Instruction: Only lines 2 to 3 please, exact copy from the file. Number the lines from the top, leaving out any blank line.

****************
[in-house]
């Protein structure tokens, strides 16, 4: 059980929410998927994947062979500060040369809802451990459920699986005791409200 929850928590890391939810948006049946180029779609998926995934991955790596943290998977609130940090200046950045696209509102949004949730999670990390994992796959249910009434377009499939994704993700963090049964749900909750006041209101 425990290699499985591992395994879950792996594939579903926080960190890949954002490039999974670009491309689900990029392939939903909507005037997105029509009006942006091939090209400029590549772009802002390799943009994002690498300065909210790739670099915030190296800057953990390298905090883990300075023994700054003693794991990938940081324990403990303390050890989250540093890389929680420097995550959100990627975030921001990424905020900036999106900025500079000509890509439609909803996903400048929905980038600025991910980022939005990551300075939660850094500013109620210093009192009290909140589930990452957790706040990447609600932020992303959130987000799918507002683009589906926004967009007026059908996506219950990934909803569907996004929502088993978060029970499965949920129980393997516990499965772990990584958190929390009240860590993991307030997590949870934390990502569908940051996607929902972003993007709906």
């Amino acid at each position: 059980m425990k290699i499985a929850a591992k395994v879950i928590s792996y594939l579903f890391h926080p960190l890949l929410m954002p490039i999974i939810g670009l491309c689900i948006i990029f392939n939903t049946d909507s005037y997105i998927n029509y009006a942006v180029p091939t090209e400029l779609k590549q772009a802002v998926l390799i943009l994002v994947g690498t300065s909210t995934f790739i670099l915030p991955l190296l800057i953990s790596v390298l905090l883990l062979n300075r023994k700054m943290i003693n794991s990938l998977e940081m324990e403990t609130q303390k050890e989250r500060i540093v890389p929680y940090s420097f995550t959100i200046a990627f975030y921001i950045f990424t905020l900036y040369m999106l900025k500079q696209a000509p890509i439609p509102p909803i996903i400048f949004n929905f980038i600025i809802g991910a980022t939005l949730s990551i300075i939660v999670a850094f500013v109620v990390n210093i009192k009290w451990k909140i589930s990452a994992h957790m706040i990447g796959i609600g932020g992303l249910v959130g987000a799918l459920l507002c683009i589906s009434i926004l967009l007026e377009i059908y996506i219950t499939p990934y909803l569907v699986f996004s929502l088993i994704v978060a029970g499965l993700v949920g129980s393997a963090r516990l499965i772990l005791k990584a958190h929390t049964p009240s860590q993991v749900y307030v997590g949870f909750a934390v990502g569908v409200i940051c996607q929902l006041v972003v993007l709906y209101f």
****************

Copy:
């Protein structure tokens, strides 16, 4: 059980929410998927994947062979500060040369809802451990459920699986005791409200 929850928590890391939810948006049946180029779609998926995934991955790596943290998977609130940090200046950045696209509102949004949730999670990390994992796959249910009434377009499939994704993700963090049964749900909750006041209101 425990290699499985591992395994879950792996594939579903926080960190890949954002490039999974670009491309689900990029392939939903909507005037997105029509009006942006091939090209400029590549772009802002390799943009994002690498300065909210790739670099915030190296800057953990390298905090883990300075023994700054003693794991990938940081324990403990303390050890989250540093890389929680420097995550959100990627975030921001990424905020900036999106900025500079000509890509439609909803996903400048929905980038600025991910980022939005990551300075939660850094500013109620210093009192009290909140589930990452957790706040990447609600932020992303959130987000799918507002683009589906926004967009007026059908996506219950990934909803569907996004929502088993978060029970499965949920129980393997516990499965772990990584958190929390009240860590993991307030997590949870934390990502569908940051996607929902972003993007709906």
């Amino acid at each position: 059980m425990k290699i499985a929850a591992k395994v879950i928590s792996y594939l579903f890391h926080p960190l890949l929410m954002p490039i999974i939810g670009l491309c689900i948006i990029f392939n939903t049946d909507s005037y997105i998927n029509y009006a942006v180029p091939t090209e400029l779609k590549q772009a802002v998926l390799i943009l994002v994947g690498t300065s909210t995934f790739i670099l915030p991955l190296l800057i953990s790596v390298l905090l883990l062979n300075r023994k700054m943290i003693n794991s990938l998977e940081m324990e403990t609130q303390k050890e989250r500060i540093v890389p929680y940090s420097f995550t959100i200046a990627f975030y921001i950045f990424t905020l900036y040369m999106l900025k500079q696209a000509p890509i439609p509102p909803i996903i400048f949004n929905f980038i600025i809802g991910a980022t939005l949730s990551i300075i939660v999670a850094f500013v109620v990390n210093i009192k009290w451990k909140i589930s990452a994992h957790m706040i990447g796959i609600g932020g992303l249910v959130g987000a799918l459920l507002c683009i589906s009434i926004l967009l007026e377009i059908y996506i219950t499939p990934y909803l569907v699986f996004s929502l088993i994704v978060a029970g499965l993700v949920g129980s393997a963090r516990l499965i772990l005791k990584a958190h929390t049964p009240s860590q993991v749900y307030v997590g949870f909750a934390v990502g569908v409200i940051c996607q929902l006041v972003v993007l709906y209101f």